To restore the intrinsic visual appeal, items are polished through a tumbling process similar to rock polishing. This is a multi-step process first involving the use of a glass cutting agent that removes the thin surface layer of glass that has is damaged. Next, a polishing oxide such as cerium is used to restore the luster of the glass. Cerium is commonly used to polish eyeglasses and lens for viewing devices such as microscopes or telescopes. In the circumstance of moderate to heavily etched items, this process may reduce the definition of embossing on items. Additionally, over polishing may occur causing items to look too “shiny”. For these and other reasons, valuable and/or rare items should only be entrusted to experienced glass polishers. For you DIY folks, download a copy of the bottle polishing primer I wrote for the Antique Bottle and Glass Collector.
About Tanning (Purpling)
The Spa also offers tanning services for your clear glass bottles and jars. Clear items blown between 1880 and 1915 will turn to a light pink or lavender to moderately amethyst when exposed to ultra-violet light depending on the amount of manganese in the glass. This process occurs naturally in the sun or can be accelerated through the use of ultra-violet lights or x-rays. The spa uses a 'purpling' box to turn items amethyst. This process takes four to eight weeks and does not involve the extreme color changes brought on by nuking or x-raying items.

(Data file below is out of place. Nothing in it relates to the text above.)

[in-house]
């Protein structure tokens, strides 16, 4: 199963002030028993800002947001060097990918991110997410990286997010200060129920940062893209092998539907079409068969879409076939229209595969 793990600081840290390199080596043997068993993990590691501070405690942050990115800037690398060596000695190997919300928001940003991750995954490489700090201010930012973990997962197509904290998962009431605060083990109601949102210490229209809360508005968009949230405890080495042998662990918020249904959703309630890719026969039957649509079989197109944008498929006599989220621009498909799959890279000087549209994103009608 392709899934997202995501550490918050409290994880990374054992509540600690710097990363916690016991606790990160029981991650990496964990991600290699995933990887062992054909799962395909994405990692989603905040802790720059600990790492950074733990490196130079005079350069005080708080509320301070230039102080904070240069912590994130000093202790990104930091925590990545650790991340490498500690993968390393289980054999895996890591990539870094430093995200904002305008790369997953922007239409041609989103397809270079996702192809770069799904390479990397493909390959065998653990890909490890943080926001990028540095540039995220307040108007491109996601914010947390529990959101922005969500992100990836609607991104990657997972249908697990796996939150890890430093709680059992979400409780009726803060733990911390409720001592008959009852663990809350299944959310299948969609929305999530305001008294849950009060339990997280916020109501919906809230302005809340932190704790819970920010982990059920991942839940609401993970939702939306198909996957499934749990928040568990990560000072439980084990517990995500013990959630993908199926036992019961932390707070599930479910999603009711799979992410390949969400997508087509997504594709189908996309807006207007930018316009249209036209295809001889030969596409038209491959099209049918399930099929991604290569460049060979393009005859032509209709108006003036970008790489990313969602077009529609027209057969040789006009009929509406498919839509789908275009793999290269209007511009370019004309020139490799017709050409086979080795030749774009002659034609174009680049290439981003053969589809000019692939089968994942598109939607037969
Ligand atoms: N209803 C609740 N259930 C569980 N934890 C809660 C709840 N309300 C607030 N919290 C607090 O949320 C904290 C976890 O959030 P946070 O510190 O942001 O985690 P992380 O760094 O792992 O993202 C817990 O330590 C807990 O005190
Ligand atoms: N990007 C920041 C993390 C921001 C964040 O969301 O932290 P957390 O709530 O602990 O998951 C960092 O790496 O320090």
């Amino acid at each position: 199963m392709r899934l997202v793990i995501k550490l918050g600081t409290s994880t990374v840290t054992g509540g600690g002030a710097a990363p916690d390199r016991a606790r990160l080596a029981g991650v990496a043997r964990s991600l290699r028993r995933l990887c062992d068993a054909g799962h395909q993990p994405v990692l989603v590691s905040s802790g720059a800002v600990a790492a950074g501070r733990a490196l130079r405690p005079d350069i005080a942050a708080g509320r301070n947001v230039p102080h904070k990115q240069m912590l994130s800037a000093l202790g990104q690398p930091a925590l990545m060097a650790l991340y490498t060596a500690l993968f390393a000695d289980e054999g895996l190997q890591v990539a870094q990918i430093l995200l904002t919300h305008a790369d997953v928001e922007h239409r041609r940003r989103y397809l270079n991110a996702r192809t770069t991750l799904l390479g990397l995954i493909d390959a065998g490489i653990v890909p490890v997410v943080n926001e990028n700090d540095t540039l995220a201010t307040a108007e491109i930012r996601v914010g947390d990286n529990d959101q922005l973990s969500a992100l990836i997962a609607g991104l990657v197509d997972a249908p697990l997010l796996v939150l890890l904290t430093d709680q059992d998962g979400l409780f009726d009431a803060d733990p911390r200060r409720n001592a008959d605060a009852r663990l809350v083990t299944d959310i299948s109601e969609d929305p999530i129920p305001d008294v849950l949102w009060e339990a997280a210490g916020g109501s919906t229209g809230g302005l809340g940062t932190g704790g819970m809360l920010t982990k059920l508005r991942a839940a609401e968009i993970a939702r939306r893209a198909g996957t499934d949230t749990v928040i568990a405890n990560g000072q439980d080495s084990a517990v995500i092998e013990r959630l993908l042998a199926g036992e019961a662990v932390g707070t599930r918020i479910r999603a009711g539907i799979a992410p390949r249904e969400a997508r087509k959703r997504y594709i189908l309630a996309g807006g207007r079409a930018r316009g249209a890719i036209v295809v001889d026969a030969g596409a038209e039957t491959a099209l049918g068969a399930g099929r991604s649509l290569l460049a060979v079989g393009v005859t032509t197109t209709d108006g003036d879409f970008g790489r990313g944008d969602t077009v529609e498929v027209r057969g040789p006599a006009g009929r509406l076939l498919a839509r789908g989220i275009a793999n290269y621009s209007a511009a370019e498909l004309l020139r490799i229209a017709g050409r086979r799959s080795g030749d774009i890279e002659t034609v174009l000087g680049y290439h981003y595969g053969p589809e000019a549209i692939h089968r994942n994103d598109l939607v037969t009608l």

Prices are for polishing and tanning only and do not include shipping to and from New Mexico. Prices are set based on the size and shape of the items as these factors determine the amount of resource necessary to complete the work. Items should be sent to Arizona via Priority Mail and include insurance for packages over $50. The Spa recommends to save on shipping to send multiple items together or consider meeting Cactus Joe at a local bottle show and handing off the items in person.
The Spa will invoice you for the cost of services plus return postage when items are completed.